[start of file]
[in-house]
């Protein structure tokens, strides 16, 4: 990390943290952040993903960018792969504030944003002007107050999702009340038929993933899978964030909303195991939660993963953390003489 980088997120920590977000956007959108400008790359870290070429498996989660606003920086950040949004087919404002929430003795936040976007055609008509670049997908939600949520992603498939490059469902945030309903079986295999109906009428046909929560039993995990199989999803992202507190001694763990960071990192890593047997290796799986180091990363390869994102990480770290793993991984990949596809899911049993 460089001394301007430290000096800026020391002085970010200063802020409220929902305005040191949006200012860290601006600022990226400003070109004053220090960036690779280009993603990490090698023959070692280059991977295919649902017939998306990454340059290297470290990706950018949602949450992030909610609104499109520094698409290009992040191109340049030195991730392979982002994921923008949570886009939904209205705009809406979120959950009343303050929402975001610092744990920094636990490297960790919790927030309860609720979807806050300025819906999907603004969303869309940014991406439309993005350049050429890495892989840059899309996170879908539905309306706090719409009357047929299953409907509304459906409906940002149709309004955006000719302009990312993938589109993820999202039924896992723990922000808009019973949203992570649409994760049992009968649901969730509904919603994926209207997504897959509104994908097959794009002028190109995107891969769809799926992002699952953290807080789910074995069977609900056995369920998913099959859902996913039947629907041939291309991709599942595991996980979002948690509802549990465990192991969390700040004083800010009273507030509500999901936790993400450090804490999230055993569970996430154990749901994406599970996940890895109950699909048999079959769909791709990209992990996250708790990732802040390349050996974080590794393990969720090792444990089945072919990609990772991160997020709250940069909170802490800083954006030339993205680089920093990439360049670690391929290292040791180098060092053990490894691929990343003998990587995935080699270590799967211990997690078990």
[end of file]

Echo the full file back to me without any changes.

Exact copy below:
[in-house]
């Protein structure tokens, strides 16, 4: 990390943290952040993903960018792969504030944003002007107050999702009340038929993933899978964030909303195991939660993963953390003489 980088997120920590977000956007959108400008790359870290070429498996989660606003920086950040949004087919404002929430003795936040976007055609008509670049997908939600949520992603498939490059469902945030309903079986295999109906009428046909929560039993995990199989999803992202507190001694763990960071990192890593047997290796799986180091990363390869994102990480770290793993991984990949596809899911049993 460089001394301007430290000096800026020391002085970010200063802020409220929902305005040191949006200012860290601006600022990226400003070109004053220090960036690779280009993603990490090698023959070692280059991977295919649902017939998306990454340059290297470290990706950018949602949450992030909610609104499109520094698409290009992040191109340049030195991730392979982002994921923008949570886009939904209205705009809406979120959950009343303050929402975001610092744990920094636990490297960790919790927030309860609720979807806050300025819906999907603004969303869309940014991406439309993005350049050429890495892989840059899309996170879908539905309306706090719409009357047929299953409907509304459906409906940002149709309004955006000719302009990312993938589109993820999202039924896992723990922000808009019973949203992570649409994760049992009968649901969730509904919603994926209207997504897959509104994908097959794009002028190109995107891969769809799926992002699952953290807080789910074995069977609900056995369920998913099959859902996913039947629907041939291309991709599942595991996980979002948690509802549990465990192991969390700040004083800010009273507030509500999901936790993400450090804490999230055993569970996430154990749901994406599970996940890895109950699909048999079959769909791709990209992990996250708790990732802040390349050996974080590794393990969720090792444990089945072919990609990772991160997020709250940069909170802490800083954006030339993205680089920093990439360049670690391929290292040791180098060092053990490894691929990343003998990587995935080699270590799967211990997690078990």